The conditions at which the polymerization reaction is most advantageously conducted are dependent on a variety of factors, including the specific reactants and catalyst employed, if any. In general, the reaction is conducted under a non-oxidizing atmosphere such as a blanket of nitrogen or other inert gases. The reactions are conducted neat (without solvent or other diluents).
The process of the present invention can be conducted in an open container or in an extruder or in an injection molding machine.
The following examples are for illustrative purposes only and are not intended to limit the scope of this invention. Unless otherwise indicated, all parts and percentages are by weight.
A mixture of bisphenol A-diglycidyl ether (epoxy equivalent weight=171.19; 20.0 g, 0.058 mol), adipic acid (8.54 g, 0.058 mol), benzoic acid (0.14 g, 0.01 equiv.) and tetrabutylammonium bromide (0.76 g, 0.002 mol) is mechanically stirred in a four-ounce jar and heated with a mantel to a jacket temperature of 150° C. to 160° C. Upon melting and dissolution of the reactants, the temperature of the reaction mixture rises exothermically to 164° C., after which the stirred melt is maintained at about 140° C. Specimens removed at various intervals (see Table 1 below) after the onset of reaction are soluble in dimethylformamide (DMF), and thus uncross-linked, and have the following characteristics:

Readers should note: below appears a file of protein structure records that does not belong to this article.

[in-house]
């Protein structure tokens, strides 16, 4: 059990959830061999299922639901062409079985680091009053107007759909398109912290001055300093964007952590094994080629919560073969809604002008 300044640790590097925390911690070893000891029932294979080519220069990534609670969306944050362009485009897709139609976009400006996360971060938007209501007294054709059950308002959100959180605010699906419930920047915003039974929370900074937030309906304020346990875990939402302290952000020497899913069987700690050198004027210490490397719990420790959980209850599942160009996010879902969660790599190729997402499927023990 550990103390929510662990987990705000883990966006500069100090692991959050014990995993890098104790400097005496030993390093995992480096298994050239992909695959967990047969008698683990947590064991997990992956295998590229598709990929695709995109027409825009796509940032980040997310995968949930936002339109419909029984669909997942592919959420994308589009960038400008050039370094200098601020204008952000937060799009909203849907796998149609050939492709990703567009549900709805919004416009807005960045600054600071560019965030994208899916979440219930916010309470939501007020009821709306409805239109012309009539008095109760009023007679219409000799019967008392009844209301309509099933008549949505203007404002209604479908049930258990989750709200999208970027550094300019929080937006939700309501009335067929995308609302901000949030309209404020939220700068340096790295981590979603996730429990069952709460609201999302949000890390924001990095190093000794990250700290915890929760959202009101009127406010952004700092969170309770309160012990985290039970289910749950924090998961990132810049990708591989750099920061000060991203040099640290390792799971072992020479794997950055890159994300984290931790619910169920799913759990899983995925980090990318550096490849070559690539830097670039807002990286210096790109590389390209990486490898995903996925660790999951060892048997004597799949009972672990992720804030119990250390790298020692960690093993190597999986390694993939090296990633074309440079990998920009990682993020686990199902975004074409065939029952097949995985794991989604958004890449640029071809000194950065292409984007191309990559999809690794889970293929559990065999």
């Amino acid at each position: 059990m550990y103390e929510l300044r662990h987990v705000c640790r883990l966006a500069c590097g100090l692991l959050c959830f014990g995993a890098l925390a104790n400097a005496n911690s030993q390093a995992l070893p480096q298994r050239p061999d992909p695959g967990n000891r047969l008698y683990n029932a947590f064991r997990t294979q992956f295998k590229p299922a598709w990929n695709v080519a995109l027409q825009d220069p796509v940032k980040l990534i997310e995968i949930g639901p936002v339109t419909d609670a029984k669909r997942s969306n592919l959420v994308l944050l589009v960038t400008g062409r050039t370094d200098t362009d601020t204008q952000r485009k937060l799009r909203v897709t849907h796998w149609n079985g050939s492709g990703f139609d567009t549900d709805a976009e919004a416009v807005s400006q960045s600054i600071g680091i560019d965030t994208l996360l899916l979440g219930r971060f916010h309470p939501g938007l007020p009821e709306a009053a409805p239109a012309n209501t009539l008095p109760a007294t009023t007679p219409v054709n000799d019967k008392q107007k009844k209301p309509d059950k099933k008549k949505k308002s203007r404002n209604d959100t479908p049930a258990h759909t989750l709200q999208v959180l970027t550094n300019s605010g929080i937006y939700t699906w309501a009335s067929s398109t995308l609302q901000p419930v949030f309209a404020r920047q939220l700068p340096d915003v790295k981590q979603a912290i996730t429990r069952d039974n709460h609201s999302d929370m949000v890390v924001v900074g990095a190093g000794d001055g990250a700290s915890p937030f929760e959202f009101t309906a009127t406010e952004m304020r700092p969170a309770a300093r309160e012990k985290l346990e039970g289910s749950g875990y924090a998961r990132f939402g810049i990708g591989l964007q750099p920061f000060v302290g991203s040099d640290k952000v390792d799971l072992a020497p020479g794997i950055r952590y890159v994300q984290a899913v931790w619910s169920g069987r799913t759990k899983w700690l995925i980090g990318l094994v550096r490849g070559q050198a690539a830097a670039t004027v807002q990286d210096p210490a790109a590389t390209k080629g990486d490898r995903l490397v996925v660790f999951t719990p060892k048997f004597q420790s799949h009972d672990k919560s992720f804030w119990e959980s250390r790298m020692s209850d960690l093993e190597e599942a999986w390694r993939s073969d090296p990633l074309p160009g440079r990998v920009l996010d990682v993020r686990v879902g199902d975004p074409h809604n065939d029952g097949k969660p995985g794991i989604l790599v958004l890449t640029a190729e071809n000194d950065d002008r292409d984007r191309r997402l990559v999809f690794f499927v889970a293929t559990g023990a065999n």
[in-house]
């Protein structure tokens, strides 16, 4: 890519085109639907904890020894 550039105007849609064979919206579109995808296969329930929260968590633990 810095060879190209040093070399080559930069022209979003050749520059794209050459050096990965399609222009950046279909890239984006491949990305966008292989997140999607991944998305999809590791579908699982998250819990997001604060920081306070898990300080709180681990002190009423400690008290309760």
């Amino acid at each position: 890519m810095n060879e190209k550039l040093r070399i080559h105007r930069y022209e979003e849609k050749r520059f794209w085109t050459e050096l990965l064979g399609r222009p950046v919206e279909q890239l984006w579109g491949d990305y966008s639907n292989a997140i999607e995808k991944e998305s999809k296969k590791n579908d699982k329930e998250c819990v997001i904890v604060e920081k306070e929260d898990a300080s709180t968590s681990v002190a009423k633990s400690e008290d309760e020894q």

TABLE 1______________________________________Reaction Time, min MWa Mna ηinh, dL/gb______________________________________5 43,770 11899 0.3710 56011 13,577 0.41120 146,387 13,622 0.54______________________________________ a Determined by Gel Permeation Chromatography relative to polystyren standards. b Inherent viscosity measured at 25° C. for 0.5 g of sample i 100 mL of DMF.
The results summarized in Table 1 indicate that the process of the present invention rapidly yields high-molecular-weight hydroxy-functionalized polyesters, yet the material can tolerate extended exposure to high temperature without cross-linking.
The procedure described in Example 1 is repeated with a reaction mixture not containing benzoic acid. The mixture gives a cross-linked, insoluble gel within 30 minutes, showing that the presence of benzoic acid is necessary for the preparation of soluble, thermoplastic product.
A mixture of bisphenol A-diglycidyl ether (epoxy equivalent weight=171.19; 20.0 g, 0.058 mol), adipic acid (8.54 g, 0.058 mol), benzoic acid (0.14 g, 0.01 equiv) and benzyltriethylammonium chloride (0.53 g, 0.002 mol) is allowed to polymerize as in Example 1. After a reaction time of two hours, the product hydroxy-functionalized polyester remains soluble and thermally processible and has ηinh =0.50
A reaction mixture identical to that of Example 2, but not containing adipic acid, is homogeneously mixed for five to ten minutes at 140° C. to 150° C. The obtained clear reaction mixture is deposited into six small vessels and allowed to polymerize for 2 hours at 150° C. to 160° C. Specimens are periodically removed from the reaction mixture, and their solubility and ηinh are determined and results are listed in Table 2.